While on vacation in Southeast Asia, there are many things that appeal for your attention – gorgeous white sand beaches, epic parties, decadent local cuisine, timeless temples, and so on. For the more active among us however, we look up at the soaring peaks that can be found across Southeast Asia, thinking only of conquering the towering limestone and volcanic monoliths.
If you fall into the latter group, here are three mountain trekking experiences that you should not miss on your excursions throughout Southeast Asia.
1) Rinjani Volcano, Lombok Island, Indonesia – A popular trek in the eastern portion of Indonesia located near Bali, Rinjani Volcano contains the right balance of tourist infrastructure, with the ever-present risk of being on an active volcano. Indeed, due to variances in volcanic activity, restrictions on accessing certain areas can be in place. Regardless, Rinjani contains enough reward to justify the risk involved in getting there. Swim in the lake contained within the caldera of the volcano, or try for the summit, located at 3,726 metres above sea level before sunrise, and witness the beauty of sun rising atop one of the highest peaks in Indonesia. You are highly recommended to hire a guide and porters, who will not only make your life easier by carrying much of your gear, but cook your meals and keep you safe from risks you may not anticipate.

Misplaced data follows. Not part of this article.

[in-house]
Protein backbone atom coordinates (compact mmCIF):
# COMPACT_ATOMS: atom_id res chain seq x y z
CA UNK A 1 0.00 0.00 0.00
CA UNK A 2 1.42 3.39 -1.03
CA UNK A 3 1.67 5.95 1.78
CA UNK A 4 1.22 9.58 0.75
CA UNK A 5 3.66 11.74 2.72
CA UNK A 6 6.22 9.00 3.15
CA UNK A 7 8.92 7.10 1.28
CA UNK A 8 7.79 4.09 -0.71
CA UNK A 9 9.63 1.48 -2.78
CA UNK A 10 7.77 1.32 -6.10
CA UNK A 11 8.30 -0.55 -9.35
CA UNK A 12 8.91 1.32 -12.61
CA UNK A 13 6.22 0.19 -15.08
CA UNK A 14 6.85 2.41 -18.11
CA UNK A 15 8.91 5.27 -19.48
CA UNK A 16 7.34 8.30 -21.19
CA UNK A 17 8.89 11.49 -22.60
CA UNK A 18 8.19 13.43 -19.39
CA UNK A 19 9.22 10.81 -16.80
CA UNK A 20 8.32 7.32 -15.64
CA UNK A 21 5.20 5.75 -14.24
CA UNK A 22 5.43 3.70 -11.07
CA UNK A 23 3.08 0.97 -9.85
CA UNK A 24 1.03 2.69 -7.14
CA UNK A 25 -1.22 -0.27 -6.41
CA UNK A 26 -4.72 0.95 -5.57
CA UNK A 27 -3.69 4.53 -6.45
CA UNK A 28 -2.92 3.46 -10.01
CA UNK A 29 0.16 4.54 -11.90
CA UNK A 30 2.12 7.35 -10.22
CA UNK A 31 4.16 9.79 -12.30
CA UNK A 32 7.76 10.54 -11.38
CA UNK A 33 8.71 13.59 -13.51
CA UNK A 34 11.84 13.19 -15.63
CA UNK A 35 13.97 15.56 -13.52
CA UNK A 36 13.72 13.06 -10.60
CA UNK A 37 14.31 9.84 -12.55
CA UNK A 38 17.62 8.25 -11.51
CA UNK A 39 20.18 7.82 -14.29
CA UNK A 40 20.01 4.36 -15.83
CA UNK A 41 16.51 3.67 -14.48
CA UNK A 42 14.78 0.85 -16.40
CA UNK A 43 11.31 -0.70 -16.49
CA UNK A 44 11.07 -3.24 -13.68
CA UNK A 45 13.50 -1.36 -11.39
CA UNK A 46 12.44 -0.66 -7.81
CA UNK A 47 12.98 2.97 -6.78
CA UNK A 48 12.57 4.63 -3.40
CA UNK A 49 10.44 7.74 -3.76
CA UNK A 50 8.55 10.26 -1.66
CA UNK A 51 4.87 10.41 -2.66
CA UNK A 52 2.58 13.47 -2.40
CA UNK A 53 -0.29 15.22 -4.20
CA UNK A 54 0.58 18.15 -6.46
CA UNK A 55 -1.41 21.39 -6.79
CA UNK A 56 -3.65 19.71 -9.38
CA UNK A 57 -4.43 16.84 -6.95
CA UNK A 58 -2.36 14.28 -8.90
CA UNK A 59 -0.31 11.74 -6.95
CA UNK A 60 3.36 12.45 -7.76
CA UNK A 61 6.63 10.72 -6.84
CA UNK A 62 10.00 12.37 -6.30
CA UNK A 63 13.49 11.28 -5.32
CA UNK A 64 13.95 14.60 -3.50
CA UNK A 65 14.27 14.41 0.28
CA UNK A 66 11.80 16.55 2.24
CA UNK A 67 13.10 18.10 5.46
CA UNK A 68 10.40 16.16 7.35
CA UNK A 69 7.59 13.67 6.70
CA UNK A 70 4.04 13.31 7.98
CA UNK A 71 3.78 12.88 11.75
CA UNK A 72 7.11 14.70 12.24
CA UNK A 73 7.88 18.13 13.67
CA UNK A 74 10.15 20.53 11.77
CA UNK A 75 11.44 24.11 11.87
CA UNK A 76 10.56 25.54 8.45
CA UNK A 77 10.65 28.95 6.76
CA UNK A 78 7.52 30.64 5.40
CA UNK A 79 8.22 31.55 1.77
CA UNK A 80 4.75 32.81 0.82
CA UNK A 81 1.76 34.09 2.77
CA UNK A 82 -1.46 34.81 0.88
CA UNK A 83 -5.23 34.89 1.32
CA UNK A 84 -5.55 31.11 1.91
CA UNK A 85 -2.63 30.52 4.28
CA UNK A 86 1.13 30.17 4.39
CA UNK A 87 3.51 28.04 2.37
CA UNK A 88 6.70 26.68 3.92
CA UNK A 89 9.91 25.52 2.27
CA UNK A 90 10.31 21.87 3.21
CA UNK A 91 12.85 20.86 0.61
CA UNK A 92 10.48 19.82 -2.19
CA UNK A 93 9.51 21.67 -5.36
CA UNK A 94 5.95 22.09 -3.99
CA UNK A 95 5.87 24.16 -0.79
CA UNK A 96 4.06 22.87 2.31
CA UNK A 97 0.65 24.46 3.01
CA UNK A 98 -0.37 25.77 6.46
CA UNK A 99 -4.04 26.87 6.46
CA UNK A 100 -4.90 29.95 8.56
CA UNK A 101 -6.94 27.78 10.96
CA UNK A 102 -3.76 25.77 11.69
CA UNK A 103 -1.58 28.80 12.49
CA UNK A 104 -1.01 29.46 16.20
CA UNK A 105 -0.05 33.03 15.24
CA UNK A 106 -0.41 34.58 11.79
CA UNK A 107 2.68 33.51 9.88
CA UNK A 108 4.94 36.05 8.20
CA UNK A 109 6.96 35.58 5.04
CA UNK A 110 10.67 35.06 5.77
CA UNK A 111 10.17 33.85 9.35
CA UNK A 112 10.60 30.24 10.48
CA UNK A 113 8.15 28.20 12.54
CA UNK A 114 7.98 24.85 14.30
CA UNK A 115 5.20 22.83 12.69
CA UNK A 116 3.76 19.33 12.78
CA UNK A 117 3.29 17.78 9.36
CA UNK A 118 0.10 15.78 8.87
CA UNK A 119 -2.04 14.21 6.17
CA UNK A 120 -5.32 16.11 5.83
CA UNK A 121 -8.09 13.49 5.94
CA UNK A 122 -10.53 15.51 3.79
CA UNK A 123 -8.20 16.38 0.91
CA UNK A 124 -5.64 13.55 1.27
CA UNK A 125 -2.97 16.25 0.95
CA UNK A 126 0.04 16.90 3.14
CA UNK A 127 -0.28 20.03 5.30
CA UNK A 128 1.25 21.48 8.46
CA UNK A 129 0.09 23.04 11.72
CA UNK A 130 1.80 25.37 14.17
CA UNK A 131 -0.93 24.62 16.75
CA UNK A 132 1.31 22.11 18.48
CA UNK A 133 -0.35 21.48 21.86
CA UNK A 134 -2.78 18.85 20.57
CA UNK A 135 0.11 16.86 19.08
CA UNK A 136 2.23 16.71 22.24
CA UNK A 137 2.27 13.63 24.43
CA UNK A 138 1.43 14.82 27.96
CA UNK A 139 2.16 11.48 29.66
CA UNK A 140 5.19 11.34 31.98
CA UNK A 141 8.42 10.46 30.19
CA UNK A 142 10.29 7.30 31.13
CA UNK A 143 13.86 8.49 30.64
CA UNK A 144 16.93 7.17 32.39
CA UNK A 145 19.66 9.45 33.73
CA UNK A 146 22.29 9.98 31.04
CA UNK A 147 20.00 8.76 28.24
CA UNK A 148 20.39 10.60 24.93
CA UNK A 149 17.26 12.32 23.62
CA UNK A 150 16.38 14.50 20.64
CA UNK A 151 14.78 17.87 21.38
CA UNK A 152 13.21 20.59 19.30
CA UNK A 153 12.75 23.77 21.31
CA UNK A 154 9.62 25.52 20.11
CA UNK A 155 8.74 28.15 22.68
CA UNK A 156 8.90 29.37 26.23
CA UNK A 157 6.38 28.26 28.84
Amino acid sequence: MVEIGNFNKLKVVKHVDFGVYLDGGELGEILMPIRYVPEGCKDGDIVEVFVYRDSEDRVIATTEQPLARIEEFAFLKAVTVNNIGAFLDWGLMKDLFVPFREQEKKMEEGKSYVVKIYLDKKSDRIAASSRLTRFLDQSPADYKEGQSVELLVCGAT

2) Mount Kinabalu, Sabah, Malaysia – If volcanoes aren’t your thing, but you still want to experience the thrill of summiting a major mountain on a multi-day trek, then Mount Kinabalu, contained in the state of Sabah in Malaysian Borneo is for you. While it is a very high peak, novices fear not: it is one of the easiest tall peaks in the world to conquer, with reasonable grades and slopes that can be scrambled without advanced mountaineering skills. Just be sure to pace yourself, as altitude sickness can cause serious problems for some people. Take enough time at the overnight lodging to acclimatize to the thin air, and before long, you’ll be on top of the roof of Malaysia!
3) Mount Fansipan, Vietnam – Located near Sapa, Vietnam, this peak standing at 3,143 metres, is one of the tallest in all of mainland Southeast Asia. If the hill tribes of Sapa aren’t enough to hold your interest, maybe looking down upon them would be more to your liking. As with Mount Kinabalu, there is an overnight lodge to get used to the thin air. The key attraction here is the biodiversity of the plant/animal life here, as there are 2,024 plant species and 327 animal species that are native to this area. Hopefully you see a few to take pictures of and brag to your friends and family about it!
If you can’t make it to any of these three, look up to the nearest peak close to where you’re travelling and ask a local. Chances are, a guide can take you up there and you’ll have an active experience to remember your trip by, as opposed to lazing around on a beach all day!